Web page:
Direction: Claire Denis

Inspired both by Yasujiro Ozu's classic Late Spring and the story of Denis' own grandfather and mother, 35 rhums is a beautiful, intimate family portrait of Lionel (Alex Descas), a widowed train engineer, and his daughter Joséphine (MatiDiop), who live a happy yet insular life in a small apartment in a working-class suburb in Paris. Lionel quietly seeks to thwart the amorous attentions of a family friend (Nicole Dogue) and Josephine attracts the persistent attentions of her neighbor Noe (Gregoire Colin). Josephine also has to deal with the courtship of a fellow university student (Jean- Christophe Folly). Amidst all this, the devoted, uniquely close relationship between father and daughter changes and starts trembling. Denis portrays the bittersweet pushand pull in the changing relationship in most effective manner.. A masterpiece from the heart, 35 Shots of Rum skirts the edges of social politics while slowly and subtly
revealing its transcendental characters—captured with Alex Decas’ and MatiDiop’squet acting, Agnes Godard’s languid cinematography, and Tindersticks’ pulsing, melancholic soundtrack.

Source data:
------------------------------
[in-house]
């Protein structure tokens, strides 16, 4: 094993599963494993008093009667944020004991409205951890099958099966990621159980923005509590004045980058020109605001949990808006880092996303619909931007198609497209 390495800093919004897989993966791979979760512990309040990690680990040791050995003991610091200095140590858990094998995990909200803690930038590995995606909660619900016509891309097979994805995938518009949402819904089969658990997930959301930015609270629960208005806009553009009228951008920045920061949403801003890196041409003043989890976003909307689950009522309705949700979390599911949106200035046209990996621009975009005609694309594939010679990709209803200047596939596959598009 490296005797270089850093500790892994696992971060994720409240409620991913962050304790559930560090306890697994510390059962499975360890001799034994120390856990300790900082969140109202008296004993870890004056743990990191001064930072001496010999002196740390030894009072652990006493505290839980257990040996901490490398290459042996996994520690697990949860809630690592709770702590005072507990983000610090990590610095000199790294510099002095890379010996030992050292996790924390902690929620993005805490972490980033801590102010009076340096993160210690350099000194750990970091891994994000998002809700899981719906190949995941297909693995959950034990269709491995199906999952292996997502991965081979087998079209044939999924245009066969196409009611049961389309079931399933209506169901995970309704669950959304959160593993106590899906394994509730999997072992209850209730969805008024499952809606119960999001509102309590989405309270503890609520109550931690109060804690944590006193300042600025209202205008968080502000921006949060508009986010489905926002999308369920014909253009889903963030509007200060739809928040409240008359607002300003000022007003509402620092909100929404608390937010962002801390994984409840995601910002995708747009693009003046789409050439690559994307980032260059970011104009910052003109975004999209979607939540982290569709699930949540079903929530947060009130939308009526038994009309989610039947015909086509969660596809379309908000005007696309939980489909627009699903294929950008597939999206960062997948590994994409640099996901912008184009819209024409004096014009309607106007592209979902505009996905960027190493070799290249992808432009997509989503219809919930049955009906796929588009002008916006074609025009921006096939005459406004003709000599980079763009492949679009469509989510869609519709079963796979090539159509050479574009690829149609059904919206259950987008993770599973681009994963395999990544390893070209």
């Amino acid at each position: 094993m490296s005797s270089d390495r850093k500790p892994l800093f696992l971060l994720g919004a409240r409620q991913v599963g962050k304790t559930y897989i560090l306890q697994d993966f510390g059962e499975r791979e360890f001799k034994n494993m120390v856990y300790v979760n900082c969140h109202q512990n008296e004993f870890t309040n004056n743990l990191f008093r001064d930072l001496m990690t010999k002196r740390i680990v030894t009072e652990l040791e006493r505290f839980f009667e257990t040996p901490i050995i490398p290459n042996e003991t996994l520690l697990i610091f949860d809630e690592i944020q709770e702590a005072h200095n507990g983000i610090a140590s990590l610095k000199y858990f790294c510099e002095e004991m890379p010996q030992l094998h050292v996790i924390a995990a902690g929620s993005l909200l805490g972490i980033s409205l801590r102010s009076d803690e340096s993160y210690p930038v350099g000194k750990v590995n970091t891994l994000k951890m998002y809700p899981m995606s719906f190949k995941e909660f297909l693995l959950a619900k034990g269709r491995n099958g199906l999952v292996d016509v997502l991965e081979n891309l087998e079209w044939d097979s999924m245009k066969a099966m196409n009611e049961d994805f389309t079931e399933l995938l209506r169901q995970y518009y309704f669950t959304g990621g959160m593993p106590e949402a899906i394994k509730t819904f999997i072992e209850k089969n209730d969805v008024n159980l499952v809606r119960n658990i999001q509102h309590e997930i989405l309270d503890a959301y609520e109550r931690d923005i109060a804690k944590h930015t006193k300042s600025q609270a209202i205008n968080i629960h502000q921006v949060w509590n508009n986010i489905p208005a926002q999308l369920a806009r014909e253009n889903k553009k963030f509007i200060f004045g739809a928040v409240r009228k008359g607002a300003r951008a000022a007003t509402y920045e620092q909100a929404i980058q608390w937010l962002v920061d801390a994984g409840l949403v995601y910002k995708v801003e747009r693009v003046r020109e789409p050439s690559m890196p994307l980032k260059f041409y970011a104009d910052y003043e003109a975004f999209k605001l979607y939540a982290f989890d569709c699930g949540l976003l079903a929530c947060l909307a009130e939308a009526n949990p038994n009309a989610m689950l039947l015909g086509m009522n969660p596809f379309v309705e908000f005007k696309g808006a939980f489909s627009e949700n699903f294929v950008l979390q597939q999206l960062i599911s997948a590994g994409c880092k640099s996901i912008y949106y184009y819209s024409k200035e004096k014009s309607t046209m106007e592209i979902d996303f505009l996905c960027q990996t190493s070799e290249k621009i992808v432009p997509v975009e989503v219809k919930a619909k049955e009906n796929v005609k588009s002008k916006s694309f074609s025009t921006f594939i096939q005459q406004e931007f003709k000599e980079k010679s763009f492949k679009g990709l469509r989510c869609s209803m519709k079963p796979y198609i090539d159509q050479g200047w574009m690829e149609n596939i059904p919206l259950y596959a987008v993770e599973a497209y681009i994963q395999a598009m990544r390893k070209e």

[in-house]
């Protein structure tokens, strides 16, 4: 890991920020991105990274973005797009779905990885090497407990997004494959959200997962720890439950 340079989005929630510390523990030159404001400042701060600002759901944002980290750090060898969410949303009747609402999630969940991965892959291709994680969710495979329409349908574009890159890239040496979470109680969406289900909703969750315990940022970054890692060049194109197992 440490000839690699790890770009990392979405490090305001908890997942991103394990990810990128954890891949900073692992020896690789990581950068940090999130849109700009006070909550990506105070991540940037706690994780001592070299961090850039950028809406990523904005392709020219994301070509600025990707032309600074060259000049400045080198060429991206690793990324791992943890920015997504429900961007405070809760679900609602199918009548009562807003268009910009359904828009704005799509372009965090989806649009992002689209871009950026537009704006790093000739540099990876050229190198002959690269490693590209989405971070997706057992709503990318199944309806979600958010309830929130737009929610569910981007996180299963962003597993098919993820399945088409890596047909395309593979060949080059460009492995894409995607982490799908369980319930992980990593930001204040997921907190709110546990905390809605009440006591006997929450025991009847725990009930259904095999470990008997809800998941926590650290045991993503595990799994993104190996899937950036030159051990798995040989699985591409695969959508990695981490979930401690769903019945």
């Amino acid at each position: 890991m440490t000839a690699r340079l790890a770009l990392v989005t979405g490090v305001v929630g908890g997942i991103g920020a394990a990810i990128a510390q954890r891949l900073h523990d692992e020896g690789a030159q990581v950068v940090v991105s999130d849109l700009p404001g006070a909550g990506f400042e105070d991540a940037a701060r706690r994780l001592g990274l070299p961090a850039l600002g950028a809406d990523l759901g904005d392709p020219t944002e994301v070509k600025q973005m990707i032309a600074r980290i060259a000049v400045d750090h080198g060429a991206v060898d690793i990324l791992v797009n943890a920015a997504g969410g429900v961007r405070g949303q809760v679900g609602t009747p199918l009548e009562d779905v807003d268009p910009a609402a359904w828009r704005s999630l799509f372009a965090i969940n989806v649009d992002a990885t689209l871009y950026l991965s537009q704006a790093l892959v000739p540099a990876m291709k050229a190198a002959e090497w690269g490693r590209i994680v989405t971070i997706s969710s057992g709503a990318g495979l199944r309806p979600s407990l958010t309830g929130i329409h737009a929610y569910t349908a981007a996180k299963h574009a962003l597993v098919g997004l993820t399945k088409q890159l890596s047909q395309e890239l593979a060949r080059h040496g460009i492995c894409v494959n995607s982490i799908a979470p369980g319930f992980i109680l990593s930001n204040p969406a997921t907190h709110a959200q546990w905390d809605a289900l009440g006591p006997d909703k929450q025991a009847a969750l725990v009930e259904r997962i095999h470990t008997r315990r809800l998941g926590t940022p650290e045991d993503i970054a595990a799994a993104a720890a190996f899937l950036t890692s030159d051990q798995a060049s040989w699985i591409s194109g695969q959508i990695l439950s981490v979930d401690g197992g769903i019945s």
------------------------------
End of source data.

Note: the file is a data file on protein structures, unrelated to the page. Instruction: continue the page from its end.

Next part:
Beau Travail

France/93min/1999
Direction:clare_beutravail

Based on Herman Melville's novella Billy Budd, Denis' most famous and celebrated work is a milestone of contemporary cinema, synthesizing elements from a number of different art forms (literature, music, dance) and reconfiguring them to create a wholly unique form of cinematic storytelling. Beau travail focuses on a French Foreign Legion outpost that is run under the strict discipline of the stiff Sgt. Galoup (Denis Lavant). In a series of hypnotically photographed sequences scored and choreographed to excerpts from Benjamin Britten's opera of Billy Budd, Galoup leads the half-naked legionnaires through their daily exercises and war games, training for battles that will never be fought while waiting for their regular evening excursions to nightclubs to dance and pick up local women. This seemingly perfectly balanced world is upset by the arrival of new recruit Sentain (Grégoire Colin), whose beauty and heroism charm the troop's commanding officer Bruno Forestier (Michel Subor) and awaken a burning jealousy within Galoup. Beau travail exploits the austere East African landscape as a stage for a standoff between a young recruit (Grégoire Colin) and his sociopathic sergeant (Denis Lavant), both vying for their commanding officer’s attention. A variant on Herman Melville’s Billy Budd, this mesmerizing film is one of Denis’ most critically acclaimed.